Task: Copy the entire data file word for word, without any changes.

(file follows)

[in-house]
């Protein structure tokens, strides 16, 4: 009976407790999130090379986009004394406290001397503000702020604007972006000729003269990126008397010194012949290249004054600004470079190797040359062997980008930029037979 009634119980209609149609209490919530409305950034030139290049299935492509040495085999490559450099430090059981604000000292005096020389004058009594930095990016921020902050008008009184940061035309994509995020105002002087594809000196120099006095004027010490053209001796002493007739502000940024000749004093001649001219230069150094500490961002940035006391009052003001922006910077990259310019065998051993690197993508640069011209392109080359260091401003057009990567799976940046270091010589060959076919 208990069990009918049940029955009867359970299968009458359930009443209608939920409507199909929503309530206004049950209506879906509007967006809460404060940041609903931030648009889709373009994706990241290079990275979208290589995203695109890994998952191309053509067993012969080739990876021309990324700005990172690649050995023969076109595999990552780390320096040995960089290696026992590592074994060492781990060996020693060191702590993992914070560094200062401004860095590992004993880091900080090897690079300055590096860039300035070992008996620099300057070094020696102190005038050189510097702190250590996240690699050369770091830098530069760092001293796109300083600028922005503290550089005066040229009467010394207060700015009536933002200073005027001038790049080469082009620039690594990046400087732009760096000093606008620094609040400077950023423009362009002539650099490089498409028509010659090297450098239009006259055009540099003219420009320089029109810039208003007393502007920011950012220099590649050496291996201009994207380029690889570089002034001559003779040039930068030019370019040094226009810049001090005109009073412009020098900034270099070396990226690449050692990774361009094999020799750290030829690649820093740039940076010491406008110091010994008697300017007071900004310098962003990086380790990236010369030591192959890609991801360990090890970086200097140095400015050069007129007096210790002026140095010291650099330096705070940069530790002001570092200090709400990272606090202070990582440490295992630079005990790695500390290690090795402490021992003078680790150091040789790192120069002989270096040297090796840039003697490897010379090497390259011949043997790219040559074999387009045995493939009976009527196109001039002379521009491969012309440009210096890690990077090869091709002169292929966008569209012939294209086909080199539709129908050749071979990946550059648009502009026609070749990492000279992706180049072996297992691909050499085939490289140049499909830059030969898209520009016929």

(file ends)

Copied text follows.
[in-house]
């Protein structure tokens, strides 16, 4: 009976407790999130090379986009004394406290001397503000702020604007972006000729003269990126008397010194012949290249004054600004470079190797040359062997980008930029037979 009634119980209609149609209490919530409305950034030139290049299935492509040495085999490559450099430090059981604000000292005096020389004058009594930095990016921020902050008008009184940061035309994509995020105002002087594809000196120099006095004027010490053209001796002493007739502000940024000749004093001649001219230069150094500490961002940035006391009052003001922006910077990259310019065998051993690197993508640069011209392109080359260091401003057009990567799976940046270091010589060959076919 208990069990009918049940029955009867359970299968009458359930009443209608939920409507199909929503309530206004049950209506879906509007967006809460404060940041609903931030648009889709373009994706990241290079990275979208290589995203695109890994998952191309053509067993012969080739990876021309990324700005990172690649050995023969076109595999990552780390320096040995960089290696026992590592074994060492781990060996020693060191702590993992914070560094200062401004860095590992004993880091900080090897690079300055590096860039300035070992008996620099300057070094020696102190005038050189510097702190250590996240690699050369770091830098530069760092001293796109300083600028922005503290550089005066040229009467010394207060700015009536933002200073005027001038790049080469082009620039690594990046400087732009760096000093606008620094609040400077950023423009362009002539650099490089498409028509010659090297450098239009006259055009540099003219420009320089029109810039208003007393502007920011950012220099590649050496291996201009994207380029690889570089002034001559003779040039930068030019370019040094226009810049001090005109009073412009020098900034270099070396990226690449050692990774361009094999020799750290030829690649820093740039940076010491406008110091010994008697300017007071900004310098962003990086380790990236010369030591192959890609991801360990090890970086200097140095400015050069007129007096210790002026140095010291650099330096705070940069530790002001570092200090709400990272606090202070990582440490295992630079005990790695500390290690090795402490021992003078680790150091040789790192120069002989270096040297090796840039003697490897010379090497390259011949043997790219040559074999387009045995493939009976009527196109001039002379521009491969012309440009210096890690990077090869091709002169292929966008569209012939294209086909080199539709129908050749071979990946550059648009502009026609070749990492000279992706180049072996297992691909050499085939490289140049499909830059030969898209520009016929």